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One hankers to revive his original condition and inquires how to do so. There are also deep thought, heavy breathing, crying and lamentation, as well as a changing of the bodily color and drying up of the tongue

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"One hankers to revive his original condition and inquires how to do so. There are also deep thought, heavy breathing, crying and lamentation, as well as a changing of the bodily color and drying up of the tongue"

Sri Caitanya-caritamrta

CC Madhya-lila

The symptoms of avasāda are also explained: "One hankers to revive his original condition and inquires how to do so. There are also deep thought, heavy breathing, crying and lamentation, as well as a changing of the bodily color and drying up of the tongue."
CC Madhya 2.35, Translation and Purport:

Lamenting in this way, Śrī Caitanya Mahāprabhu opened the doors of grief within His heart. Morose, humble and disappointed, He recited a verse again and again with a despondent heart.

In the Bhakti-rasāmṛta-sindhu, the word dainya (humility) is explained as follows: "When unhappiness, fearfulness and the sense of having offended combine, one feels condemned. This sense of condemnation is described as dīnatā, humility. When one is subjected to such humility, he feels physically inactive, he apologizes, and his consciousness is disturbed. His mind is also restless, and many other symptoms are visible." The word nirveda is also explained in the Bhakti-rasāmṛta-sindhu: “One may feel unhappiness and separation, as well as jealousy and lamentation, due to not discharging one's duties. The despondency that results is called nirveda. When one is captured by this despondency, thoughts, tears, loss of bodily luster, humility and heavy breathing result.” Viṣāda is also explained in the Bhakti-rasāmṛta-sindhu: "When one fails to achieve his desired goal of life and repents for all his offenses, there is a state of regret called viṣāda." The symptoms of avasāda are also explained: "One hankers to revive his original condition and inquires how to do so. There are also deep thought, heavy breathing, crying and lamentation, as well as a changing of the bodily color and drying up of the tongue."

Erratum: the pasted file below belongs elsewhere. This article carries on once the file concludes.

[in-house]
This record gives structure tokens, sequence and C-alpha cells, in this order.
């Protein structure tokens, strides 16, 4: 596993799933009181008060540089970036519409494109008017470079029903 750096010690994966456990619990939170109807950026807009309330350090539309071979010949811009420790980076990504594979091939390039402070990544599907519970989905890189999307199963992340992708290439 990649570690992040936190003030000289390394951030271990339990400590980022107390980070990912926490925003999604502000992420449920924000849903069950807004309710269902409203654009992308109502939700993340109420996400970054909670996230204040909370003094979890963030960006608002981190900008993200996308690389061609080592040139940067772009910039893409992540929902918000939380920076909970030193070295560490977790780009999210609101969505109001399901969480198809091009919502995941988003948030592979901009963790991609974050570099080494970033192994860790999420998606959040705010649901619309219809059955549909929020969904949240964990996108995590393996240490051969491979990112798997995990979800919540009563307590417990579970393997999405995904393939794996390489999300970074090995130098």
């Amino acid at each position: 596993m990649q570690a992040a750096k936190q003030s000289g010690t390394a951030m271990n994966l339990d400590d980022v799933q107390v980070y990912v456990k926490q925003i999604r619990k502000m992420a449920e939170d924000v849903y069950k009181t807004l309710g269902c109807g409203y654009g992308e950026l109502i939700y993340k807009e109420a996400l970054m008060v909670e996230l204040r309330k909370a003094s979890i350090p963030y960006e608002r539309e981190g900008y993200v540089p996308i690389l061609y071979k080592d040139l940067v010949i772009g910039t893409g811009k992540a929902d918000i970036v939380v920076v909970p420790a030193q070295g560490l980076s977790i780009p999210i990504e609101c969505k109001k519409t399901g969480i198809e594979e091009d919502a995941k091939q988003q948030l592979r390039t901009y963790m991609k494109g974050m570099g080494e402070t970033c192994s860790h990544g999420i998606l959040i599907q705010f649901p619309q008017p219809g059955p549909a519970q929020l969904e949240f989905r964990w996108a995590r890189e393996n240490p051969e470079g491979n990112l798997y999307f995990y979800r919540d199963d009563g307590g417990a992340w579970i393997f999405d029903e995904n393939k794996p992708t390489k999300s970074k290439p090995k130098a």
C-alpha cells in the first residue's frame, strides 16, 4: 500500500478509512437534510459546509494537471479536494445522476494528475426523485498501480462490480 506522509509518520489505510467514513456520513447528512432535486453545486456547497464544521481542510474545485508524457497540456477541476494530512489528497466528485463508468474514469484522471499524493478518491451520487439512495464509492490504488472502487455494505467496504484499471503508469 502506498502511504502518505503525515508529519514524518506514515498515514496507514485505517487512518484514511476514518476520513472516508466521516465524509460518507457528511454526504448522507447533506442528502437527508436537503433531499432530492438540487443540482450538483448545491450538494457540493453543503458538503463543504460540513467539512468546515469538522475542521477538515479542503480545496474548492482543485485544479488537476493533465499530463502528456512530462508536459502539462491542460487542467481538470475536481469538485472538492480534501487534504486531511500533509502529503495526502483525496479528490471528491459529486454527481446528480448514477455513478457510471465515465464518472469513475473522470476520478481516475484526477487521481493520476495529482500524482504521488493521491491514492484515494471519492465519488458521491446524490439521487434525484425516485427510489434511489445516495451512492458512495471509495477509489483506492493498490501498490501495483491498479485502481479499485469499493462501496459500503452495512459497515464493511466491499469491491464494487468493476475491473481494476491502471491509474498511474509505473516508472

In the Bhakti-rasāmṛta-sindhu thirty-three such destructive symptoms are mentioned. They are expressed in words, in the eyebrows and in the eyes. These symptoms are called vyabhicārī bhāva, destructive ecstasy. If they continue, they are sometimes called sañcārī, or continued ecstasy.